The 1918 Influenza Pandemic

The 1918 Influenza Pandemic

by Stephanie True Peters

Editorial Reviews

Children's Literature
In a little over one year's time the influenza virus of 1918 killed anywhere from 20 to 40 million people worldwide. Despite the rapid growth and extensive toll of this deadly virus, there exists little information today that documents this deadly pandemic. Many people do not take the relatively mild symptoms of influenza very seriously. It can begin with a fever, sore throat, and mild body aches. These symptoms intensify quickly and death from pneumonia can result. This book chronicles the rapid spread of the 1918 pandemic from its inception during World War I to its eventual halt in the spring of 1919. The world today is better prepared to handle a major pandemic, but it is certainly not immune to the influenza virus. Part of the "Epidemic!" series, this book uses everyday language to provide the reader with a thorough understanding of the influenza virus and the never-ending efforts to defend against it. 2005, Benchmark Books, Ages 10 up.
—Denise Daley
School Library Journal
Gr 5-9-Offering riveting information on frightening epidemics, these attractive volumes are exemplary information sources. Each one begins with a discussion of the cause of the disease and the infection process. Subsequent chapters then treat its history and search for a cure, the course it took during a particular time and in a particular place (the United States between 1900 and the early 1960s in Polio, worldwide in 1918-1919 in Influenza, and 1492-1800 in the New World in Smallpox), and eventual success in creating vaccines or, in Influenza, continued efforts to re-create the genetic code for the virus in order to prevent recurrence. Peters makes superb and frequent use of primary sources. The selection of period reproductions and photographs is also outstanding, and the illustrations extend the texts perfectly. Each book also includes an annotated list for further reading and a detailed, accurate index. The author's prose is exceptionally lucid, interesting, and graceful. While Alvin Silverstein's Polio (Enslow, 2001), Virginia Aronson's Influenza Pandemic of 1918-1919 (Chelsea House, 2000), and Tom Ridgway's Smallpox (Rosen, 2001) cover the same turf, none of those titles does it with the style of these offerings.-Ann Welton, Grant Elementary School, Tacoma, WA Copyright 2005 Reed Business Information.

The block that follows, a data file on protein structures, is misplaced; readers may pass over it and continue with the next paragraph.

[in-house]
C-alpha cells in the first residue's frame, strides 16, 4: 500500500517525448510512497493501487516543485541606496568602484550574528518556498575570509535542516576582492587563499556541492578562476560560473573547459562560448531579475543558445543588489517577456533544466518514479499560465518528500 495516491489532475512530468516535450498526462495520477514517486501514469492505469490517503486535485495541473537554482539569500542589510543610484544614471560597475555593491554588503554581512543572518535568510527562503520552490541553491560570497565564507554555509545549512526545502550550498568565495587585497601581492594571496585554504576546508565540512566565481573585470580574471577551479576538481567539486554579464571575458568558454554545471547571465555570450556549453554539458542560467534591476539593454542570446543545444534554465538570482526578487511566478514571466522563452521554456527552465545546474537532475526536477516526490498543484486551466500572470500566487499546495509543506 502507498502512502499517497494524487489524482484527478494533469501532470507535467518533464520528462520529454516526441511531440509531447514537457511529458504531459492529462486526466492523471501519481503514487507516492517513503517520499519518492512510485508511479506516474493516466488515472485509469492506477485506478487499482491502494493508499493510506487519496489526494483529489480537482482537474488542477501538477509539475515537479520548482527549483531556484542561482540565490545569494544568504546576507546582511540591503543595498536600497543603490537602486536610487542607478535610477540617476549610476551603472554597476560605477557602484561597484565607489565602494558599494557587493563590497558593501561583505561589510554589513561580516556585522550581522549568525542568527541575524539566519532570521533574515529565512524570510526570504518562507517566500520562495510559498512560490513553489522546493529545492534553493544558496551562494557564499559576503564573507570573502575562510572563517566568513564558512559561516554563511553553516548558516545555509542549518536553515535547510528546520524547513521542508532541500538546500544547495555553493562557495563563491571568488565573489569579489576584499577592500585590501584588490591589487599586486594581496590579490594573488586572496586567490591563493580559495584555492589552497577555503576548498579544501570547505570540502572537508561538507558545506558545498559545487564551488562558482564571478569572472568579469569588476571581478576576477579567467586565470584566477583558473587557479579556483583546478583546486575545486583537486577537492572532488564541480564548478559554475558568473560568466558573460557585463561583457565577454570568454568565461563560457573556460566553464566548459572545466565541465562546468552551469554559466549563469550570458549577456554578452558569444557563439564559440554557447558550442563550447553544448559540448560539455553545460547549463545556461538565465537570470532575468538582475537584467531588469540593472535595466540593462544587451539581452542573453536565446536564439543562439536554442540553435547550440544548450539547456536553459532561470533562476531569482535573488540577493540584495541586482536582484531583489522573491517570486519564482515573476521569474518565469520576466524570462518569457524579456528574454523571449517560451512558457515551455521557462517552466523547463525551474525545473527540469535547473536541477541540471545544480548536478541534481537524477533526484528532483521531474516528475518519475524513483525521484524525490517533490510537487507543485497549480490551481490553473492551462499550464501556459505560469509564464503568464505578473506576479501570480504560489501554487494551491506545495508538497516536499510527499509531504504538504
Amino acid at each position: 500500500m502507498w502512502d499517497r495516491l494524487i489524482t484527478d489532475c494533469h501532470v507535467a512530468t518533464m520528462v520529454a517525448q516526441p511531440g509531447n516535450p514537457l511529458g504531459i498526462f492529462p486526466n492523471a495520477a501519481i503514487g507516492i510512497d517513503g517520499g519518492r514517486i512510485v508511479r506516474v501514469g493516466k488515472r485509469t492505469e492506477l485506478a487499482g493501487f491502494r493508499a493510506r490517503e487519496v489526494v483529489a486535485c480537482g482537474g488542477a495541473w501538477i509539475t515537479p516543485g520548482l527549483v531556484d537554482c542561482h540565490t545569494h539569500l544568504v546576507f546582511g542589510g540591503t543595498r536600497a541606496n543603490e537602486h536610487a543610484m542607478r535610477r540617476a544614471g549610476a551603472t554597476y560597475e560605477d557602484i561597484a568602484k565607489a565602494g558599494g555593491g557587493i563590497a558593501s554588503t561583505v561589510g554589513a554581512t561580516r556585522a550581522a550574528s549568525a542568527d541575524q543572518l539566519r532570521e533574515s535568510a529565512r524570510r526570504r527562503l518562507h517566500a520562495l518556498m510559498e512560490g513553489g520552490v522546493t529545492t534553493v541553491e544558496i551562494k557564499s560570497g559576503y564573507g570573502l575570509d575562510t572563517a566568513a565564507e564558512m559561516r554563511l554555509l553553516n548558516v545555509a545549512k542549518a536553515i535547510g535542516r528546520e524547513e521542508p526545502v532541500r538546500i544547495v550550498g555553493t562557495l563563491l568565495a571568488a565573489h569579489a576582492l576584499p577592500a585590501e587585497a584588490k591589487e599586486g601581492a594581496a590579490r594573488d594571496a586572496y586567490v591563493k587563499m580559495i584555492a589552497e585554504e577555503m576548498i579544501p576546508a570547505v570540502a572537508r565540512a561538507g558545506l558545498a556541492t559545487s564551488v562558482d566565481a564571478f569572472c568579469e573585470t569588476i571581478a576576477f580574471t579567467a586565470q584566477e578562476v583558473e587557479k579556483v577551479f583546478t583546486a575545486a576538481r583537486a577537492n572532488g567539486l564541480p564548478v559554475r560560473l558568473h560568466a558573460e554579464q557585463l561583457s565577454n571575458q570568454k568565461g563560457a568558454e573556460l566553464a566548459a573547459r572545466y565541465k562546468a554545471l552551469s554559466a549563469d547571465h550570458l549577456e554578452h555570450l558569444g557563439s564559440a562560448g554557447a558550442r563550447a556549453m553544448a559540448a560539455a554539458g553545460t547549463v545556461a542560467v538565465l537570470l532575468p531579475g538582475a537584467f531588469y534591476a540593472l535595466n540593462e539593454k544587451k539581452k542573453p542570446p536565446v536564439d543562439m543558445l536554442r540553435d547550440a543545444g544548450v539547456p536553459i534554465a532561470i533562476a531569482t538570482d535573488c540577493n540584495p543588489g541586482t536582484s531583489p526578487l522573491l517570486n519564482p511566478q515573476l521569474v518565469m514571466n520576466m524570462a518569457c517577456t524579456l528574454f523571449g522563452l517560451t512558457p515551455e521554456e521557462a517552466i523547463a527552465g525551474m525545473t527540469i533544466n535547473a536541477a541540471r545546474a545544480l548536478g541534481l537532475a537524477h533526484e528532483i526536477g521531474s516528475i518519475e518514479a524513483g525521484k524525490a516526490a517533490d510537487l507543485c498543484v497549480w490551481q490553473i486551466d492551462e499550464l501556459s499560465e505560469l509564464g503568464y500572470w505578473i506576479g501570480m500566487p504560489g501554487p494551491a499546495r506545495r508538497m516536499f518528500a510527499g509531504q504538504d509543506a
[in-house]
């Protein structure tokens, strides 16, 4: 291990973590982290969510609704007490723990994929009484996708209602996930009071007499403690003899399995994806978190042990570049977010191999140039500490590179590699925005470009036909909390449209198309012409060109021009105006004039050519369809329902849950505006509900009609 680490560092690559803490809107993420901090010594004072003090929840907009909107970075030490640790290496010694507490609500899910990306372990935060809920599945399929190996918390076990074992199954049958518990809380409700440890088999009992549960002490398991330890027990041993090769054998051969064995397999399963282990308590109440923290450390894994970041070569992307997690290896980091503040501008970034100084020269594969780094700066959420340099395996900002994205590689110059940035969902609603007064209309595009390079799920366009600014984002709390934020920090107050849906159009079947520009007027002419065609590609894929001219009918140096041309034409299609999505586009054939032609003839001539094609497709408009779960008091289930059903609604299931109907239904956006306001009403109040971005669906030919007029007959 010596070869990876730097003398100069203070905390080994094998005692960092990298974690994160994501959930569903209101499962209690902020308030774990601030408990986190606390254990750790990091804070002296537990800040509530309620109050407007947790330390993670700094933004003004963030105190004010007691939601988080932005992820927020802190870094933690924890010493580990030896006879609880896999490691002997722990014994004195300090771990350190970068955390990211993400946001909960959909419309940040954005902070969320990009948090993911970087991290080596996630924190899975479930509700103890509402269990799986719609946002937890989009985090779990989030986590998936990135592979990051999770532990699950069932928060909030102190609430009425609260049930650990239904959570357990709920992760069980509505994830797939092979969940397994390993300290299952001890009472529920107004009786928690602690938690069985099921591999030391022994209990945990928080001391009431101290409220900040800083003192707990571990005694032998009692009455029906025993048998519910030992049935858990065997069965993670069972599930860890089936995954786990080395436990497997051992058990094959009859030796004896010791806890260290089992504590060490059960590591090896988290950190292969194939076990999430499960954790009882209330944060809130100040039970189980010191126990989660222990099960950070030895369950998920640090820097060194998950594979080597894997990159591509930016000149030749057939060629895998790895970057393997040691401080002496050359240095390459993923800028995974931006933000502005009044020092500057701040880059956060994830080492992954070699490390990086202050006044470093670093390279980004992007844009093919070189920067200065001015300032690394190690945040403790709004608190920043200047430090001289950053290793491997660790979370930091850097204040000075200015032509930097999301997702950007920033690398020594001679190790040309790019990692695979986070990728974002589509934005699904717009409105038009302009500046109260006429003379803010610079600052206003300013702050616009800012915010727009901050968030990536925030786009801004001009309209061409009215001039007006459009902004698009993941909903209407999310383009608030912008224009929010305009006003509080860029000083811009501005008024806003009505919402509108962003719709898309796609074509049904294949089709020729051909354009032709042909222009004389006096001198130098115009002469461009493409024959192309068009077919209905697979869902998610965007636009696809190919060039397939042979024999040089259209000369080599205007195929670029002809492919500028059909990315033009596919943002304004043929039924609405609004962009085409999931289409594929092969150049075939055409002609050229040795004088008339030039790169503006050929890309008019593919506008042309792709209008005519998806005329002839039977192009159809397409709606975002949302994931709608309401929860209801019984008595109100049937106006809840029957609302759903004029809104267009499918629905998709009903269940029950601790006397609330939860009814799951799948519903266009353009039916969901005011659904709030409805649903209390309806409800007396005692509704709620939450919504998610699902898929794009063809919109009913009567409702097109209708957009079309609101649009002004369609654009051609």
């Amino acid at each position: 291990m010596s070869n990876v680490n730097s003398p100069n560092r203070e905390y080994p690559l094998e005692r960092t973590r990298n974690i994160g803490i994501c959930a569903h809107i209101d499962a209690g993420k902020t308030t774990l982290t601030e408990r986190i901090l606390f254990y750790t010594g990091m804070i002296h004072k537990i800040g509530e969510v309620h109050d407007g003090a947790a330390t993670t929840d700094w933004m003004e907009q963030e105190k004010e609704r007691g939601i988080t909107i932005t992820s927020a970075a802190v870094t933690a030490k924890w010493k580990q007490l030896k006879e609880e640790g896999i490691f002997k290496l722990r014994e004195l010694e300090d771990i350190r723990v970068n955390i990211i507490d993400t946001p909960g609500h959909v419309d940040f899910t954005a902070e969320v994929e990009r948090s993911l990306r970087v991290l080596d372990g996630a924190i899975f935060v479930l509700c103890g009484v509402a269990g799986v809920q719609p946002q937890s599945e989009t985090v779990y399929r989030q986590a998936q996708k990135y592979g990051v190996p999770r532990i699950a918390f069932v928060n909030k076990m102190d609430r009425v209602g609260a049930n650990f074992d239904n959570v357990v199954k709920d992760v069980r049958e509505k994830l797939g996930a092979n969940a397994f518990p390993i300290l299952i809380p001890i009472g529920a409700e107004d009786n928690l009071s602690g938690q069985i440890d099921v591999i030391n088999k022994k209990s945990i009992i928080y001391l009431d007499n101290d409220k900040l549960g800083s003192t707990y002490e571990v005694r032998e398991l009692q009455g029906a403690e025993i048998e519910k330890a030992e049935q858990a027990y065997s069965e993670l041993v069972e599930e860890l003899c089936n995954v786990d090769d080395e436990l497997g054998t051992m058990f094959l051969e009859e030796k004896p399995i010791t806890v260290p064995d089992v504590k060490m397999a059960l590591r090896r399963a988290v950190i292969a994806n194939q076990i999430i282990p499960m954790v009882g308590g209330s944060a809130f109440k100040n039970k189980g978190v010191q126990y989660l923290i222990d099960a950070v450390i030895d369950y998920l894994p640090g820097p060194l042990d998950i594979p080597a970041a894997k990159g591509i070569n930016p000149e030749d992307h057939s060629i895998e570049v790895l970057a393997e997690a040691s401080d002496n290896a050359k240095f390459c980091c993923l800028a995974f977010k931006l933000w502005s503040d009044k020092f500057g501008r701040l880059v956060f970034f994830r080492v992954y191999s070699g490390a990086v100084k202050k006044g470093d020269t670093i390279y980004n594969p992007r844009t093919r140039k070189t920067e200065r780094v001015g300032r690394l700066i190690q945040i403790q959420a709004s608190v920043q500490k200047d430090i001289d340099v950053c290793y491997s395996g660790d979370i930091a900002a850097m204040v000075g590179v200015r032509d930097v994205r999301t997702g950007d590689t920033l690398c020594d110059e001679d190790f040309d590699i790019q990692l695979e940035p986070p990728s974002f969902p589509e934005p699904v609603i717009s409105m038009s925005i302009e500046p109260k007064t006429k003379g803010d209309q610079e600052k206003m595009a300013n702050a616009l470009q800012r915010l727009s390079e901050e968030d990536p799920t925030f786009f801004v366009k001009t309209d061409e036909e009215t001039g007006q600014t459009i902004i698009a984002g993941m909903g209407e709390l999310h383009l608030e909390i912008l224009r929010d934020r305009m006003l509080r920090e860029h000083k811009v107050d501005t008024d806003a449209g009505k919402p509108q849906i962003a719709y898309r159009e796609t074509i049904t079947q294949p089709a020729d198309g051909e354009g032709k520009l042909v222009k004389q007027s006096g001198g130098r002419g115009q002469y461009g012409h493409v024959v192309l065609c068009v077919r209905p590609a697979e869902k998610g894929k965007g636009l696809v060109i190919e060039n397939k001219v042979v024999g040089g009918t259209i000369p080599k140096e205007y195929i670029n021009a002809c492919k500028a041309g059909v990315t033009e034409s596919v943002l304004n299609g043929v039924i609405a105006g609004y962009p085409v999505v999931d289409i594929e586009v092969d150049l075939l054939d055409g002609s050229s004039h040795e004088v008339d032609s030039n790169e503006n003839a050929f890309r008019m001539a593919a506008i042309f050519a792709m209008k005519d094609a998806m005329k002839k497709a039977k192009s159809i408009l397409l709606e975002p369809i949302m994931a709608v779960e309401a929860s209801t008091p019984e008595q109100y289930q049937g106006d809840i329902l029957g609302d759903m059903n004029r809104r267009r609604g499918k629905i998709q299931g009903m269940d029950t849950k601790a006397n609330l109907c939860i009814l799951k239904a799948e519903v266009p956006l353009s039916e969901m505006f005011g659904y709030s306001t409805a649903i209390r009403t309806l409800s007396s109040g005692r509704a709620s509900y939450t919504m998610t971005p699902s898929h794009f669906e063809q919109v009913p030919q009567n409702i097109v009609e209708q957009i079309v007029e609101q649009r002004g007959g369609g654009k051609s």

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Product Details

Cavendish, Marshall Corporation
Publication date:
Product dimensions:
8.10(w) x 10.10(h) x 0.40(d)
Age Range:
9 - 12 Years

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